A Case for Technical Grammar Skills
While I was studying English in college (I later opted for a more practical course of study, and graduated with a degree in theater arts), one of the classes I took dealt with grammar. The professor’s pedagogical approach? Pass out mimeographed copies of his manuscript for a grammar textbook — do you care to carbon-date the year I took this class? — and spend most of each session plodding through a few pages, asking students to identify the part of speech of each word not in occasional exercises, because there weren’t any, but in the instructional text itself.
This was a monumentally boring exercise for me (I never polled classmates about their opinion), and the rote teaching strategy was somewhat surprising, too, because the instructor was an engaging fellow who was also a leading actor with a prominent regional theater company. On reflection, though, it might seem the ideal approach to someone accustomed to painstakingly memorizing lines in preparation for essaying a role. (For me, who later spent considerable time doing the same, it had a perverse logic to it.)
It didn’t work for me, though. I passed the class, but with only a tenuous grasp of grammar, and years later, well along in my editorial career, I was still shaky on the difference between adjectives and adverbs.
Does that really matter? Is a command of parts of speech essential for writers and editors? Yes, and no.
Some DailyWritingTips.com visitors praise me for writing posts about grammar. Others castigate me for boring them with the same entries. By the same token, my professor’s thespian approach to learning must have seemed ideal to some of my classmates, even as I sat there glumly disengaged, getting some parts of speech right but, as I recall, missing more than I hit.
So, even though I have relied throughout my career on a more holistic approach to shaping or reshaping my prose and that of others, trusting my instincts to know whether something reads well or requires (or is at least improved by) revision, I have also acquired a great deal of technical knowledge about grammar, and have benefited from this store of lore.
Another issue in the variety of responses to my posts about technical matters is that some site visitors are more experienced than others; a recent critic identified himself as a former instructor of college-level English. But for every retired academician, many readers are budding writers, would-be editors, and those for whom English is not their first language. With this disparity in mind, I try to not only cover a wide variety of topics (grammar, usage, style, technique, careers, etc.) but also discuss subjects with varying degrees of complexity.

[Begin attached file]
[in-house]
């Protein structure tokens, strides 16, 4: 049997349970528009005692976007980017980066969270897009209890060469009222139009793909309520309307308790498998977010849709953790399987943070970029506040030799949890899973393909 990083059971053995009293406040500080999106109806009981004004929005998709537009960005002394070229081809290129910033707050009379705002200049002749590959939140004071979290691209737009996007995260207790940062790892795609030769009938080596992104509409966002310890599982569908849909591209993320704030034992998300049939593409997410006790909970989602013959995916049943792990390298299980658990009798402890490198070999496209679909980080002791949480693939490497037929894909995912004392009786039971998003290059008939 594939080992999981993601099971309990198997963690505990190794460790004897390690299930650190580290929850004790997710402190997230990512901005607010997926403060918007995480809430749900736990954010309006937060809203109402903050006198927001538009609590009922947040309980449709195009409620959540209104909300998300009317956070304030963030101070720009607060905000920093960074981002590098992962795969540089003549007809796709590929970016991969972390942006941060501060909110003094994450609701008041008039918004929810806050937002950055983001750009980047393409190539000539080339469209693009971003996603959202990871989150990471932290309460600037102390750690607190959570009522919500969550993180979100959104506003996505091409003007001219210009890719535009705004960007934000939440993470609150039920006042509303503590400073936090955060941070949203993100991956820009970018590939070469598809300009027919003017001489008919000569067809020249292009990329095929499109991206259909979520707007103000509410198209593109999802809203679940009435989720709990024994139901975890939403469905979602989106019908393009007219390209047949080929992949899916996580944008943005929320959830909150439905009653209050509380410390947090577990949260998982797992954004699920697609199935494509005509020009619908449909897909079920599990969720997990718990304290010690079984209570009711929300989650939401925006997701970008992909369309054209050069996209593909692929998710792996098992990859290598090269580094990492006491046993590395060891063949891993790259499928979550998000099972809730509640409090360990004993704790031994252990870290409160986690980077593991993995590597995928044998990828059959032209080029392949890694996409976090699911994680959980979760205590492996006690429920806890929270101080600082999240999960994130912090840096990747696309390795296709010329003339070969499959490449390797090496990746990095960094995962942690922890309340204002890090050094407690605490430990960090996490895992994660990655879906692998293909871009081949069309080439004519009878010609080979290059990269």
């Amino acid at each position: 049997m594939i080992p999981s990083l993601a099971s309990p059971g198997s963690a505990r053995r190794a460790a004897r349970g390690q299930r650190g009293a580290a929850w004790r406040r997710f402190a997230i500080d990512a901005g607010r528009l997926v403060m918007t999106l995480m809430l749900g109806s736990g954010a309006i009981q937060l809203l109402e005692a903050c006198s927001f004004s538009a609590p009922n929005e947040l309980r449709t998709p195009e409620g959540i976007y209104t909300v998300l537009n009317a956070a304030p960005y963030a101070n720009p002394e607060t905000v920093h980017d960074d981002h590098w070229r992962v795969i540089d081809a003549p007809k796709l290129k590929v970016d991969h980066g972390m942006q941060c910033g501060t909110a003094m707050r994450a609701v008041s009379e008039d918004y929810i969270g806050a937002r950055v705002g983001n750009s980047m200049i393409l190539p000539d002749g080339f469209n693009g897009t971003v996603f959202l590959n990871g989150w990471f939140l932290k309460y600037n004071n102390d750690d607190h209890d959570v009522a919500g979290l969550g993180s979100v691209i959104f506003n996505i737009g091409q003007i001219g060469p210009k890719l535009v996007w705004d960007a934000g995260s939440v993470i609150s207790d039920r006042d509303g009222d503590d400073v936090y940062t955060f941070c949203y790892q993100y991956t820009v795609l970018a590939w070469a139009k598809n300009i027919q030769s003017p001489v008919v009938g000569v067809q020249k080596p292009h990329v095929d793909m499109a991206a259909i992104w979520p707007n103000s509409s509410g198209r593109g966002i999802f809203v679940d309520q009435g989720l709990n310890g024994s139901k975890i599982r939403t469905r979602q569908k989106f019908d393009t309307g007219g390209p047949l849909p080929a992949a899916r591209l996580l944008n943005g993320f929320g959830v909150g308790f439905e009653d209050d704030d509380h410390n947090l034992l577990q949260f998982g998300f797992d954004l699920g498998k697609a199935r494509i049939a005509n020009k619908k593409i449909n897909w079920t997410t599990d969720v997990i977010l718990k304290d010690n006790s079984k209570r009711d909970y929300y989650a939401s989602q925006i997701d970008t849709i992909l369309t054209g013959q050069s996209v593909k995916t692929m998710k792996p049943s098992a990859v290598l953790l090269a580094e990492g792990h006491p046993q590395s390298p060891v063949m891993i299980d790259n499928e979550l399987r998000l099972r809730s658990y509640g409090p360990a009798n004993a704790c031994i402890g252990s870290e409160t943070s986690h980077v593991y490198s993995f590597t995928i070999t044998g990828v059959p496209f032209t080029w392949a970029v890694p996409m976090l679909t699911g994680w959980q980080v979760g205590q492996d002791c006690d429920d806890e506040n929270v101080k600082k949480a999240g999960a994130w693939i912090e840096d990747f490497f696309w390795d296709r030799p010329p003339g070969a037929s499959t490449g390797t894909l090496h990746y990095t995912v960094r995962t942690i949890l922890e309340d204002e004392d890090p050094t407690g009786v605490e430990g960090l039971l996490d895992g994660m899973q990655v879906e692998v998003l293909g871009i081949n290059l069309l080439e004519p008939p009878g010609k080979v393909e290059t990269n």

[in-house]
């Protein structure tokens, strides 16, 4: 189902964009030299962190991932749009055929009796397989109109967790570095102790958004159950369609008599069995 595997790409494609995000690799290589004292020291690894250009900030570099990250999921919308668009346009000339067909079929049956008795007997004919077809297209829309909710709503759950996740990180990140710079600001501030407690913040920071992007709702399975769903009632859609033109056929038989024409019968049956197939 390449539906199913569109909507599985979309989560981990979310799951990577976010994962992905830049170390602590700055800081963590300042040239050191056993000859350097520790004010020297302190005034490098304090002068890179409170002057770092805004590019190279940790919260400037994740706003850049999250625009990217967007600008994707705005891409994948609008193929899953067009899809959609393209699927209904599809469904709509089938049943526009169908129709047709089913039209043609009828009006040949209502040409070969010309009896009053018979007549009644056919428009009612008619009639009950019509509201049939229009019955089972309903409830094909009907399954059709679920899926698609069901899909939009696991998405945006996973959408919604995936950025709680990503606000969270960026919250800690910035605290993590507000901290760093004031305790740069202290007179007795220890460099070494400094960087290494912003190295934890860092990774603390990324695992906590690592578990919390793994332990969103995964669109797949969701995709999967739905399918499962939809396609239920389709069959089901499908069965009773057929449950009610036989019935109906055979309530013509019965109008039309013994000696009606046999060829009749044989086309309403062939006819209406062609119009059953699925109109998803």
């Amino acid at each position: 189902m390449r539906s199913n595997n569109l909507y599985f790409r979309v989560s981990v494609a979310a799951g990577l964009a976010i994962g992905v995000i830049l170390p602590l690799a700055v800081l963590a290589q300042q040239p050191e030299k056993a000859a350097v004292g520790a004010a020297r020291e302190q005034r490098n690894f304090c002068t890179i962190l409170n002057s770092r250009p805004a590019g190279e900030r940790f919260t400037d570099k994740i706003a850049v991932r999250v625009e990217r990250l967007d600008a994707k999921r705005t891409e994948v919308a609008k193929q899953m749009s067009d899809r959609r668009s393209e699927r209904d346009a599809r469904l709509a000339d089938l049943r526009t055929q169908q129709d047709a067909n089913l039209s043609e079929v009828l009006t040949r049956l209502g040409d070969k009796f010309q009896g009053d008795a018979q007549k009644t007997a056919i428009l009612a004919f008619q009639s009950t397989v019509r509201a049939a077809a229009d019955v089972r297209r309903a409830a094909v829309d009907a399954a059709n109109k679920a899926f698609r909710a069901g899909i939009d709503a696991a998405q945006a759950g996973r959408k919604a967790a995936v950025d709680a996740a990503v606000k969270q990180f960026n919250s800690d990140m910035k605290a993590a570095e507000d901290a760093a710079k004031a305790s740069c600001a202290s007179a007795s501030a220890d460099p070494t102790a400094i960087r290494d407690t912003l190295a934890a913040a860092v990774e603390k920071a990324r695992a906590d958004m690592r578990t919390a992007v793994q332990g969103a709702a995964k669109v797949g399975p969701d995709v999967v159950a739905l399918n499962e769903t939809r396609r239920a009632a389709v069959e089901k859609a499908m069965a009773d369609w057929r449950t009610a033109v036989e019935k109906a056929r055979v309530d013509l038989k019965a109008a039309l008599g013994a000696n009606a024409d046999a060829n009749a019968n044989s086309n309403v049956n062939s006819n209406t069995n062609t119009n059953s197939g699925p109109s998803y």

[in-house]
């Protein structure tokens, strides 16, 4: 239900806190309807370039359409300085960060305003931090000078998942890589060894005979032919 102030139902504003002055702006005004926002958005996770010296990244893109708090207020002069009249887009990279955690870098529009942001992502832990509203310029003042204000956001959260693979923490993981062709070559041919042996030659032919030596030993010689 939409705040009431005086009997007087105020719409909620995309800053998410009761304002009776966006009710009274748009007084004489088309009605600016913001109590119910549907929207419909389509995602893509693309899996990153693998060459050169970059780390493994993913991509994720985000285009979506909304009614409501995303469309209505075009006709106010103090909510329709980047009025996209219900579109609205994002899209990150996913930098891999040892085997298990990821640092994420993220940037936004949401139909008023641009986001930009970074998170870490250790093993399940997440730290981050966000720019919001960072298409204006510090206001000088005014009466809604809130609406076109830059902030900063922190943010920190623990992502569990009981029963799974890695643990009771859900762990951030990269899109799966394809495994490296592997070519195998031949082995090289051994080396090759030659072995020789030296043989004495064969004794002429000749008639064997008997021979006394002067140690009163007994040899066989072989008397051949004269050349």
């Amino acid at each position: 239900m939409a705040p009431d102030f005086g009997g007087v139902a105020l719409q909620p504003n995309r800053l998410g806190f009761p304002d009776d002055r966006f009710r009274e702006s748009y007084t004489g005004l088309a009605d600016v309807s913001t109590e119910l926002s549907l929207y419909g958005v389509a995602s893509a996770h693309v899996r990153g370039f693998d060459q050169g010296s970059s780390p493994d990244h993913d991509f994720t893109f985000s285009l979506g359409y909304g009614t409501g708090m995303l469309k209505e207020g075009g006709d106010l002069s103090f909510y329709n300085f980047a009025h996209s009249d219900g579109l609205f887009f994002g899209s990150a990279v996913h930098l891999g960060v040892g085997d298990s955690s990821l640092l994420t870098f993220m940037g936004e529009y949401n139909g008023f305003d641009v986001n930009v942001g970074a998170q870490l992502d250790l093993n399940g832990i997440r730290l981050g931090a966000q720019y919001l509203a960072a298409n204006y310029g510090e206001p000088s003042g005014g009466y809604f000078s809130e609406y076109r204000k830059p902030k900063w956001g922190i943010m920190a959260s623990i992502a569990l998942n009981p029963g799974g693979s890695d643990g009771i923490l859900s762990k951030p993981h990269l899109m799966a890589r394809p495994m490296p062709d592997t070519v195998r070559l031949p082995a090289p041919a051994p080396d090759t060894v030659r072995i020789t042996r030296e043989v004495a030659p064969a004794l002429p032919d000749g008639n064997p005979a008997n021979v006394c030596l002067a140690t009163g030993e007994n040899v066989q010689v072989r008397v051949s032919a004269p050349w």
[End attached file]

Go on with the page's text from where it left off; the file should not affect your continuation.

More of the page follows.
In other words, I try to please some of the people some of the time, which I think is the best I can do. And the tip for the day? Even though I do not remember my grammar class fondly, I do think it had a latent effect on my desire to understand the mechanics of language, which I had never considered before (except in isolation, when completing a worksheet in a precollegiate English class).
So, even if you think of yourself as a holistic learner, rather than a technically inclined one, know your grammar vocabulary (like the difference between a dangling modifier and a misplaced modifier), and endeavor to visualize sentences as machines whose components can usually be arranged in more than way but are often discovered, in one’s writing or reading experiences, broken and awaiting repair (or doomed, on the printed page, to a perpetual state of disarray). Rely on your Zen approach to crafting or reshaping prose if it works for you, but know your tools as well.
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